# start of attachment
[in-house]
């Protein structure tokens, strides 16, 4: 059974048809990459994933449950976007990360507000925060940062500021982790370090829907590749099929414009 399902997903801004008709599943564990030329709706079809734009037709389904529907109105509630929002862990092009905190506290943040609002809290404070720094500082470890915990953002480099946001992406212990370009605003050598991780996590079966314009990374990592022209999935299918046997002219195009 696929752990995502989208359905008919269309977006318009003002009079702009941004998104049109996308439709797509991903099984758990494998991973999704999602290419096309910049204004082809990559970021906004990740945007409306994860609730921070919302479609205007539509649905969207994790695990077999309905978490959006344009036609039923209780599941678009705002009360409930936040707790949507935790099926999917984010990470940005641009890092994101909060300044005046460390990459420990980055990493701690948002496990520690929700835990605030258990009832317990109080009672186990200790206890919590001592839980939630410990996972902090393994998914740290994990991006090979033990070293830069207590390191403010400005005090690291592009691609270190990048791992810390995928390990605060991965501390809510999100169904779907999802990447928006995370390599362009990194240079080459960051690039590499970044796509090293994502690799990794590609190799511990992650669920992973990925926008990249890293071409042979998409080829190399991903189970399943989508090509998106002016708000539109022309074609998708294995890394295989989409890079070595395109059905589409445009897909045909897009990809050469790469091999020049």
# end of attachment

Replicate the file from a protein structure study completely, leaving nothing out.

[in-house]
């Protein structure tokens, strides 16, 4: 059974048809990459994933449950976007990360507000925060940062500021982790370090829907590749099929414009 399902997903801004008709599943564990030329709706079809734009037709389904529907109105509630929002862990092009905190506290943040609002809290404070720094500082470890915990953002480099946001992406212990370009605003050598991780996590079966314009990374990592022209999935299918046997002219195009 696929752990995502989208359905008919269309977006318009003002009079702009941004998104049109996308439709797509991903099984758990494998991973999704999602290419096309910049204004082809990559970021906004990740945007409306994860609730921070919302479609205007539509649905969207994790695990077999309905978490959006344009036609039923209780599941678009705002009360409930936040707790949507935790099926999917984010990470940005641009890092994101909060300044005046460390990459420990980055990493701690948002496990520690929700835990605030258990009832317990109080009672186990200790206890919590001592839980939630410990996972902090393994998914740290994990991006090979033990070293830069207590390191403010400005005090690291592009691609270190990048791992810390995928390990605060991965501390809510999100169904779907999802990447928006995370390599362009990194240079080459960051690039590499970044796509090293994502690799990794590609190799511990992650669920992973990925926008990249890293071409042979998409080829190399991903189970399943989508090509998106002016708000539109022309074609998708294995890394295989989409890079070595395109059905589409445009897909045909897009990809050469790469091999020049």